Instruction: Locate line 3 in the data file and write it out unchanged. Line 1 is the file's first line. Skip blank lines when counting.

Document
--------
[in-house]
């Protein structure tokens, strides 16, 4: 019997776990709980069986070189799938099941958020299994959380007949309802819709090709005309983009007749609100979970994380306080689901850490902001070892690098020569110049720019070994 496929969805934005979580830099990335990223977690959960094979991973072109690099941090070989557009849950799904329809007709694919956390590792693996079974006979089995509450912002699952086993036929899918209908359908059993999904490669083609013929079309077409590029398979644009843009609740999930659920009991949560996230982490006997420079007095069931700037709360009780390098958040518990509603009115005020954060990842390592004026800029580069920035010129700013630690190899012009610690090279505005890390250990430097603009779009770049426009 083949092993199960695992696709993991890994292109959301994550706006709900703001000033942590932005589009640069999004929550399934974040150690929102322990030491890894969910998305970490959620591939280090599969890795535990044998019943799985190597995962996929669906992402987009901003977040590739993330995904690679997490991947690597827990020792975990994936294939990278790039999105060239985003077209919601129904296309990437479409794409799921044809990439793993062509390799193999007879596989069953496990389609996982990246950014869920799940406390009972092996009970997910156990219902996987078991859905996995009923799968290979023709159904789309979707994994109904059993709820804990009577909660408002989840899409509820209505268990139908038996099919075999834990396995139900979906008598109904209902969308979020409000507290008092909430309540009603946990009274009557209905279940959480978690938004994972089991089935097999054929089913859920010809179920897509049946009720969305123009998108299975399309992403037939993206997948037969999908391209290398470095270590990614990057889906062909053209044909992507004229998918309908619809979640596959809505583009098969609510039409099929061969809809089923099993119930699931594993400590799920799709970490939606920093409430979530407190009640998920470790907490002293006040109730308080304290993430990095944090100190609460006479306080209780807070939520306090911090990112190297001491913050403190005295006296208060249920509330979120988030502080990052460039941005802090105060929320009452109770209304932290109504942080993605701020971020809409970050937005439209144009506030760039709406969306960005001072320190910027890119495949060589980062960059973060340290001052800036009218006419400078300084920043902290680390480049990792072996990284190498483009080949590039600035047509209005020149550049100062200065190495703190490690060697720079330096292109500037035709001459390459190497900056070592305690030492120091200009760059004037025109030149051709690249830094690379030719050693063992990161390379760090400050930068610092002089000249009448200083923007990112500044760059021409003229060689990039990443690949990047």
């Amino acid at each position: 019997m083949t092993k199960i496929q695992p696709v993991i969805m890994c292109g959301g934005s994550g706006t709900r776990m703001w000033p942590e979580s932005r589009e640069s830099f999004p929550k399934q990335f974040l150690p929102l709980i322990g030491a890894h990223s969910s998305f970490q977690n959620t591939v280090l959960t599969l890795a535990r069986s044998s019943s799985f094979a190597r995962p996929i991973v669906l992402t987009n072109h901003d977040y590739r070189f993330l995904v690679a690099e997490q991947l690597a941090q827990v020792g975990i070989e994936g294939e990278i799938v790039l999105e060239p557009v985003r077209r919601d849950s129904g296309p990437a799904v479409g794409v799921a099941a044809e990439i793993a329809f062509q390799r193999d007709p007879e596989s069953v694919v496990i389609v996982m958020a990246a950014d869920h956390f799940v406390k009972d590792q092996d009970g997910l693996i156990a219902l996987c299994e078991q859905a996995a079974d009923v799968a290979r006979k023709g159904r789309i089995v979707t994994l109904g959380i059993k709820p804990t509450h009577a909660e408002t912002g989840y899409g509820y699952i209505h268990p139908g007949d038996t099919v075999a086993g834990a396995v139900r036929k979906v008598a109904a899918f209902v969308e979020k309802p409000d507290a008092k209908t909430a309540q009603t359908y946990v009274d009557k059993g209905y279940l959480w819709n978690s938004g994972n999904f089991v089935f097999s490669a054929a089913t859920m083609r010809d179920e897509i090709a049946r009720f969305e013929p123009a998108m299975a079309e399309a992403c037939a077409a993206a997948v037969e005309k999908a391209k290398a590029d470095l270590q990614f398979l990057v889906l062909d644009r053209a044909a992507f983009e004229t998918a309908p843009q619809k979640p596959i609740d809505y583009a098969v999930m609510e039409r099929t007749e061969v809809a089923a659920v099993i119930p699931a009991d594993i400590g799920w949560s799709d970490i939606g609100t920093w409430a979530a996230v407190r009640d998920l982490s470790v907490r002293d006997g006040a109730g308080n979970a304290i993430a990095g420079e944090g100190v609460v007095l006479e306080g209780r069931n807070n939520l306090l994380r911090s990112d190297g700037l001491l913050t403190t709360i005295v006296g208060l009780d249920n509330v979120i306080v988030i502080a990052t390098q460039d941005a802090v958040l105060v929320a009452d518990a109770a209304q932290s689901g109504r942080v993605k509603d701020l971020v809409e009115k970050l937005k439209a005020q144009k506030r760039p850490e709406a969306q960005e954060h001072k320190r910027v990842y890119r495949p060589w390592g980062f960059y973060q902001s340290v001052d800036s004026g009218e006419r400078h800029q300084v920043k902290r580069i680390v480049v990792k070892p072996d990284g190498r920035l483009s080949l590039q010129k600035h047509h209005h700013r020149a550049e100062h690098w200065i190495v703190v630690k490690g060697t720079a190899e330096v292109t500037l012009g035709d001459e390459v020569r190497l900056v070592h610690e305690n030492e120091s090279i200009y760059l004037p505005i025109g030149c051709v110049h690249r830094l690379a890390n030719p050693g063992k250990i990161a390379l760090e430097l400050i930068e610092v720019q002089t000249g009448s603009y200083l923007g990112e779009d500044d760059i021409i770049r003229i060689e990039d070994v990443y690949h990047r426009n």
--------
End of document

């Amino acid at each position: 019997m083949t092993k199960i496929q695992p696709v993991i969805m890994c292109g959301g934005s994550g706006t709900r776990m703001w000033p942590e979580s932005r589009e640069s830099f999004p929550k399934q990335f974040l150690p929102l709980i322990g030491a890894h990223s969910s998305f970490q977690n959620t591939v280090l959960t599969l890795a535990r069986s044998s019943s799985f094979a190597r995962p996929i991973v669906l992402t987009n072109h901003d977040y590739r070189f993330l995904v690679a690099e997490q991947l690597a941090q827990v020792g975990i070989e994936g294939e990278i799938v790039l999105e060239p557009v985003r077209r919601d849950s129904g296309p990437a799904v479409g794409v799921a099941a044809e990439i793993a329809f062509q390799r193999d007709p007879e596989s069953v694919v496990i389609v996982m958020a990246a950014d869920h956390f799940v406390k009972d590792q092996d009970g997910l693996i156990a219902l996987c299994e078991q859905a996995a079974d009923v799968a290979r006979k023709g159904r789309i089995v979707t994994l109904g959380i059993k709820p804990t509450h009577a909660e408002t912002g989840y899409g509820y699952i209505h268990p139908g007949d038996t099919v075999a086993g834990a396995v139900r036929k979906v008598a109904a899918f209902v969308e979020k309802p409000d507290a008092k209908t909430a309540q009603t359908y946990v009274d009557k059993g209905y279940l959480w819709n978690s938004g994972n999904f089991v089935f097999s490669a054929a089913t859920m083609r010809d179920e897509i090709a049946r009720f969305e013929p123009a998108m299975a079309e399309a992403c037939a077409a993206a997948v037969e005309k999908a391209k290398a590029d470095l270590q990614f398979l990057v889906l062909d644009r053209a044909a992507f983009e004229t998918a309908p843009q619809k979640p596959i609740d809505y583009a098969v999930m609510e039409r099929t007749e061969v809809a089923a659920v099993i119930p699931a009991d594993i400590g799920w949560s799709d970490i939606g609100t920093w409430a979530a996230v407190r009640d998920l982490s470790v907490r002293d006997g006040a109730g308080n979970a304290i993430a990095g420079e944090g100190v609460v007095l006479e306080g209780r069931n807070n939520l306090l994380r911090s990112d190297g700037l001491l913050t403190t709360i005295v006296g208060l009780d249920n509330v979120i306080v988030i502080a990052t390098q460039d941005a802090v958040l105060v929320a009452d518990a109770a209304q932290s689901g109504r942080v993605k509603d701020l971020v809409e009115k970050l937005k439209a005020q144009k506030r760039p850490e709406a969306q960005e954060h001072k320190r910027v990842y890119r495949p060589w390592g980062f960059y973060q902001s340290v001052d800036s004026g009218e006419r400078h800029q300084v920043k902290r580069i680390v480049v990792k070892p072996d990284g190498r920035l483009s080949l590039q010129k600035h047509h209005h700013r020149a550049e100062h690098w200065i190495v703190v630690k490690g060697t720079a190899e330096v292109t500037l012009g035709d001459e390459v020569r190497l900056v070592h610690e305690n030492e120091s090279i200009y760059l004037p505005i025109g030149c051709v110049h690249r830094l690379a890390n030719p050693g063992k250990i990161a390379l760090e430097l400050i930068e610092v720019q002089t000249g009448s603009y200083l923007g990112e779009d500044d760059i021409i770049r003229i060689e990039d070994v990443y690949h990047r426009n």